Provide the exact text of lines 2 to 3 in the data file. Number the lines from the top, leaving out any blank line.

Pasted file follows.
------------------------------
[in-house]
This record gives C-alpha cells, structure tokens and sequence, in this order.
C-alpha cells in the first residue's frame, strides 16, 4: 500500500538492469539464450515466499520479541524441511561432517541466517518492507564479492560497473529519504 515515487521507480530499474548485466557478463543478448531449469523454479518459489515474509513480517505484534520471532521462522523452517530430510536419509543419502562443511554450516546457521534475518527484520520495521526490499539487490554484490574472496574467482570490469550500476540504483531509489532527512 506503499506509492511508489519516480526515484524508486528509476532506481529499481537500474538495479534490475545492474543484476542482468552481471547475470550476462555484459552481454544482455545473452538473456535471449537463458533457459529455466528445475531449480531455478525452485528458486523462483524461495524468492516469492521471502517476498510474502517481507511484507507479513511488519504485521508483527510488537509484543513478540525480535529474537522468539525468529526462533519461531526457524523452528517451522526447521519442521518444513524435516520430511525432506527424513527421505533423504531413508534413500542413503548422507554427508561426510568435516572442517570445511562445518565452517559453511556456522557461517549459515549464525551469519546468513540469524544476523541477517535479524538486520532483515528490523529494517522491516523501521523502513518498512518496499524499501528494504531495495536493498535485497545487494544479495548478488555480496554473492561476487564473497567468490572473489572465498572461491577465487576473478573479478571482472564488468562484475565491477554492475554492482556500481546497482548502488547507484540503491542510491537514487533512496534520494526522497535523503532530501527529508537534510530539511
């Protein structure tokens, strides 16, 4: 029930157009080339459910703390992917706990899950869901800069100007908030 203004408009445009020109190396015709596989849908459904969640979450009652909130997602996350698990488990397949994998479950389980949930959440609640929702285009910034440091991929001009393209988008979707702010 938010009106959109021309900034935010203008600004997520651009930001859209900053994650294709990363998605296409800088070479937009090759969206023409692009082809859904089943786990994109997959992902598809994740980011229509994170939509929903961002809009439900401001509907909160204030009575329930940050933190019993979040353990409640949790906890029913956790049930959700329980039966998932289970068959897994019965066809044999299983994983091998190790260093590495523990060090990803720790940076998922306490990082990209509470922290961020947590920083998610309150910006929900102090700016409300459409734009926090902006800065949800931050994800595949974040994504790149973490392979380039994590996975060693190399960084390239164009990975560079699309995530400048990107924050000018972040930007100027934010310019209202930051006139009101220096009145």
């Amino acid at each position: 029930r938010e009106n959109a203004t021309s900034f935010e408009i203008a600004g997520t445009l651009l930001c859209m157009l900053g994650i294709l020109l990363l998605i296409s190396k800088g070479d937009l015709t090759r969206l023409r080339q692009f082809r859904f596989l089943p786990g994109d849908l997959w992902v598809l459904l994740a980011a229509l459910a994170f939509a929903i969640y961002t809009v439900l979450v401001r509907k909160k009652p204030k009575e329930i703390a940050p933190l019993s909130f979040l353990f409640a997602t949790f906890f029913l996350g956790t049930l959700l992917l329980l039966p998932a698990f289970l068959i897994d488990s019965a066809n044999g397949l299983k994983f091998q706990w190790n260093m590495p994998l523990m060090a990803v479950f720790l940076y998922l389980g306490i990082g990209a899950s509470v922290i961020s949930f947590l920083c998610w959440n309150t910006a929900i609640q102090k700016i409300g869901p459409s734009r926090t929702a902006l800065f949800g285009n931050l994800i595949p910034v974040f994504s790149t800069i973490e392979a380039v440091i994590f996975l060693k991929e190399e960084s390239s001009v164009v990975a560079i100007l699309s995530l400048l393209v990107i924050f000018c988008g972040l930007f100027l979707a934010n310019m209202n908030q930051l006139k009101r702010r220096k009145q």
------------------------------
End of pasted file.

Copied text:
This record gives C-alpha cells, structure tokens and sequence, in this order.
C-alpha cells in the first residue's frame, strides 16, 4: 500500500538492469539464450515466499520479541524441511561432517541466517518492507564479492560497473529519504 515515487521507480530499474548485466557478463543478448531449469523454479518459489515474509513480517505484534520471532521462522523452517530430510536419509543419502562443511554450516546457521534475518527484520520495521526490499539487490554484490574472496574467482570490469550500476540504483531509489532527512 506503499506509492511508489519516480526515484524508486528509476532506481529499481537500474538495479534490475545492474543484476542482468552481471547475470550476462555484459552481454544482455545473452538473456535471449537463458533457459529455466528445475531449480531455478525452485528458486523462483524461495524468492516469492521471502517476498510474502517481507511484507507479513511488519504485521508483527510488537509484543513478540525480535529474537522468539525468529526462533519461531526457524523452528517451522526447521519442521518444513524435516520430511525432506527424513527421505533423504531413508534413500542413503548422507554427508561426510568435516572442517570445511562445518565452517559453511556456522557461517549459515549464525551469519546468513540469524544476523541477517535479524538486520532483515528490523529494517522491516523501521523502513518498512518496499524499501528494504531495495536493498535485497545487494544479495548478488555480496554473492561476487564473497567468490572473489572465498572461491577465487576473478573479478571482472564488468562484475565491477554492475554492482556500481546497482548502488547507484540503491542510491537514487533512496534520494526522497535523503532530501527529508537534510530539511